WASHINGTON -- Sen. Scott Brown (R-Mass.) positioned himself as a clean-government advocate this week, co-sponsoring the STOCK Act, which is designed to halt insider trading-like activity by members of Congress.
But Brown's financial disclosure records show that he has been a large investor in Bank of America, GE and Exxon-Mobil throughout his time in the Senate -- even as he secured lucrative legislative protections for the nation’s biggest banks, trading houses and oil companies.
What's more, under Brown's new good-government legislation, this type of activity would still be permitted.
According to personal financial disclosure records from 2009 and 2010, Senator Brown has owned up to $50,000 of stock in Bank of America, which received $45 billion of federal money from the Troubled Asset Relief Program, the government bailout program. He also owns up to $100,000 in General Electric stock, which issued over $70 billion in debt guaranteed by the American government during the financial crisis while its massive banking wing shuddered on its subprime mortgage bets.
But during the final phase of last year's debate over Wall Street reform legislation, Brown demanded critical breaks for big banks as the price of his support, which was critical for the bills passage.
Those breaks included the elimination of a costly tax on too-big-to-fail banks and a special exemption in risky securities trading for the nation's largest banks.
As part of the Wall Street reform package, Democrats proposed barring banks that accept deposits from consumers from gambling in risky securities markets for their own accounts, a plan often referred to as the Volcker Rule. Such transactions are hugely profitable for banks, but involve massive risk for consumers, who provide the capital for the speculation but derive no benefits when they succeed.
But Brown refused to back the entire Wall Street overhaul unless big banks were allowed to devote up to 3 percent of their total capital to sub-companies entirely devoted to securities trading. That legislative carve-out posed tremendous financial benefits to big financial companies, including Bank of America and GE, while permitting them to take big risks that taxpayers could eventually be forced to absorb.
When banks fail, the government often guarantees the debt that bank has taken out with other banks -- a guarantee which can cost taxpayers money. But the nation's biggest banks have long been exempt from the program to resolve failing banks, forcing government officials to choose between bailing out the bank or letting it fail, which can be very destructive to broader financial markets.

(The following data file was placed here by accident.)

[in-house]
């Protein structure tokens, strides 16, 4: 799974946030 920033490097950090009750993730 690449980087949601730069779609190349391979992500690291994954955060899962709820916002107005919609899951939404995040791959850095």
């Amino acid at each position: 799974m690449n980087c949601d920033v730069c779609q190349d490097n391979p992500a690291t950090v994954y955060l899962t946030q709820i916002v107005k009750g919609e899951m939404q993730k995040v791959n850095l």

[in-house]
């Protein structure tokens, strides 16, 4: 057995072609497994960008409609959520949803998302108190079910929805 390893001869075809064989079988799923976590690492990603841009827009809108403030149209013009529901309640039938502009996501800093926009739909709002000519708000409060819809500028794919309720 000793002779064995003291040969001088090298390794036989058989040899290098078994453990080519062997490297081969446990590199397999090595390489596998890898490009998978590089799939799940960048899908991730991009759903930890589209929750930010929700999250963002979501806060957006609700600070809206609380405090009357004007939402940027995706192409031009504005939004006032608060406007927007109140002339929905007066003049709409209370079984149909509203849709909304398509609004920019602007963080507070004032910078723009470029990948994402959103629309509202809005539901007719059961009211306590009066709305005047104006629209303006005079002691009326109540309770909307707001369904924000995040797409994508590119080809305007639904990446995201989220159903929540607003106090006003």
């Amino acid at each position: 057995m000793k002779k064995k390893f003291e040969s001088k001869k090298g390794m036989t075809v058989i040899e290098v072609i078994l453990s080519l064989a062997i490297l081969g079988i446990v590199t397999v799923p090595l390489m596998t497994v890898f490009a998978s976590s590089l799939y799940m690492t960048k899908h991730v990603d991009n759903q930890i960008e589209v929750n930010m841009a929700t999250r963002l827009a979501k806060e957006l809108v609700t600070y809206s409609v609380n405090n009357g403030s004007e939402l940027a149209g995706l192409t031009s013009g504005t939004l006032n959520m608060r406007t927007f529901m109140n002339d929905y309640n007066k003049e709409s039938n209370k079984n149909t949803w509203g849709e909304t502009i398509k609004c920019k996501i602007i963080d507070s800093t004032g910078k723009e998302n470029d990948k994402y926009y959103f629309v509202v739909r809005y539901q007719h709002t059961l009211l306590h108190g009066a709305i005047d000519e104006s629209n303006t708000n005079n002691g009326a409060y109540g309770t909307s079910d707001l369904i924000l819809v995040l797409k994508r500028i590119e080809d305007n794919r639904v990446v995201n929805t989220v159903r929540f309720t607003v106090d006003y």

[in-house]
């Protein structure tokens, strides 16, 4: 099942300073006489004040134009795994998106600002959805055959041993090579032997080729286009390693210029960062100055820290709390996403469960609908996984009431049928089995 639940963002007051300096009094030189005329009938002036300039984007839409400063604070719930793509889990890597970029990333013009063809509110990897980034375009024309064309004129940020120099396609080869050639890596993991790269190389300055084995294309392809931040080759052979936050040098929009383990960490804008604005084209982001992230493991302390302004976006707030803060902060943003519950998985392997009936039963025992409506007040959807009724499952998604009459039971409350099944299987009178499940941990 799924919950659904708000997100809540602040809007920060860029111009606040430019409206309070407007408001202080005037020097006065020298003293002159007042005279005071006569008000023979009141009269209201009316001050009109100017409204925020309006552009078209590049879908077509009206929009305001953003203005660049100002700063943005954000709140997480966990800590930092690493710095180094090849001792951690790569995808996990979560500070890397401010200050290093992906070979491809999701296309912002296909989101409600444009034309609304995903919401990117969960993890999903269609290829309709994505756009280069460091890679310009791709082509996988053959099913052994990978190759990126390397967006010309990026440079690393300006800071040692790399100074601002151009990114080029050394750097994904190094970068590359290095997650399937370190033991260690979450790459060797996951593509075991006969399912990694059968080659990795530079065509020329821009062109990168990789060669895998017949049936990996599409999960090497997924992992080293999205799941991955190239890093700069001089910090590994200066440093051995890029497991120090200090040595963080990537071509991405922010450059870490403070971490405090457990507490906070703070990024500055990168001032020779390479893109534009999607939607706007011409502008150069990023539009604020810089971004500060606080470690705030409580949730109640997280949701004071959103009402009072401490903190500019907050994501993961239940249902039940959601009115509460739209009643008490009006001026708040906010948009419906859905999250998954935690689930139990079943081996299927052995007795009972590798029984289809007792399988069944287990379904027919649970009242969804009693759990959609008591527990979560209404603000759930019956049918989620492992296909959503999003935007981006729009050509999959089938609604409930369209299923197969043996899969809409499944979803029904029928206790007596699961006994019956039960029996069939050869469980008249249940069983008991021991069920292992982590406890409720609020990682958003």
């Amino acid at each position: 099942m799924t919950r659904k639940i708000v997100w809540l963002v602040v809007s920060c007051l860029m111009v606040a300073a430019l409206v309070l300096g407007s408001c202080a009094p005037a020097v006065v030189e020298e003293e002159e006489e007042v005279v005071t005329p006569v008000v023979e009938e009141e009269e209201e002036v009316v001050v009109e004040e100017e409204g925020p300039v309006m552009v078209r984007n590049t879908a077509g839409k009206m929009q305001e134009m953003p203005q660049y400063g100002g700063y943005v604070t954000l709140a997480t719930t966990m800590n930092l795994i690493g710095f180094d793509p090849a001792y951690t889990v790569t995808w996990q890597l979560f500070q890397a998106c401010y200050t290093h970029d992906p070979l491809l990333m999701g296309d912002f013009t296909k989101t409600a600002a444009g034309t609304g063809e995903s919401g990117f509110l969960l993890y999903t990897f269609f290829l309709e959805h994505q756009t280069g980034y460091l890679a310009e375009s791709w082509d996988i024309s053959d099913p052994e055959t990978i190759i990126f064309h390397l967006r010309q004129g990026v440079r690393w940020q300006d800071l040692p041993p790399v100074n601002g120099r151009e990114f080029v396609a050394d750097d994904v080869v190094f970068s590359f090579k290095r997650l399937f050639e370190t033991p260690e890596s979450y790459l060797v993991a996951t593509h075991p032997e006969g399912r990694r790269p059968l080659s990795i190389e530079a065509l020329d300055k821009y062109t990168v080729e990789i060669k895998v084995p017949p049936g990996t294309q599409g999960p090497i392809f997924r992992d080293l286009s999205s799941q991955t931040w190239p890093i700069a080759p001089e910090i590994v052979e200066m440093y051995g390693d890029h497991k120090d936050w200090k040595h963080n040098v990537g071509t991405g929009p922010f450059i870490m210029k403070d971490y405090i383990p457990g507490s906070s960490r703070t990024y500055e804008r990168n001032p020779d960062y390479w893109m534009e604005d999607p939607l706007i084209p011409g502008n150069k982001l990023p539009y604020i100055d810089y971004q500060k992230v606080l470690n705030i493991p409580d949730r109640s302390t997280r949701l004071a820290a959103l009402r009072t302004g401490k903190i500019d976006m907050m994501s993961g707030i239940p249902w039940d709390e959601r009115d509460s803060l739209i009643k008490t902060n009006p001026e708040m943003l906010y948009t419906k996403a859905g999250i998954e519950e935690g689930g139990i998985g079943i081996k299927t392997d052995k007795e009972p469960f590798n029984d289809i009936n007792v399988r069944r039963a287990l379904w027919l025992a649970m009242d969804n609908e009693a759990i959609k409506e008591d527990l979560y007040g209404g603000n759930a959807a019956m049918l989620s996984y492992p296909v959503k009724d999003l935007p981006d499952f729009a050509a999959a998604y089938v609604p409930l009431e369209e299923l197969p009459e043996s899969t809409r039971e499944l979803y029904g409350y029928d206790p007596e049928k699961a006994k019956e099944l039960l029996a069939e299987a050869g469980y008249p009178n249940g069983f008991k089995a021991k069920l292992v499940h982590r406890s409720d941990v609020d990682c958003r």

The 2010 Wall Street reform legislation established a new regime to deal with failing mega-banks, and had included language to charge banks an annual fee designed to cover any of the expenses associated with cleaning up the mess and easing losses for the collapsing bank's creditors. Brown also helped strip that provision from the bill, saving billions of dollars a year for big banks, including GE and Bank of America.
Brown, who owns up to $50,000 of Exxon Mobil stock according to financial filings, also voted against ending federal subsidies for oil companies earlier in 2011.
But this type of activity would not actually be curbed by Brown's STOCK Act, because the legislation only deals with active trading -- members of Congress who buy and sell stocks based on nonpublic political information pertaining to specific companies.
Since Brown has been a longtime shareholder in all three companies, any legislative efforts that boosted the value of those stocks would not run afoul of the new rules included in his bill. A spokesman for Brown agreed that the bill would not curb members of Congress from voting on provisions that affect companies they have a stake in.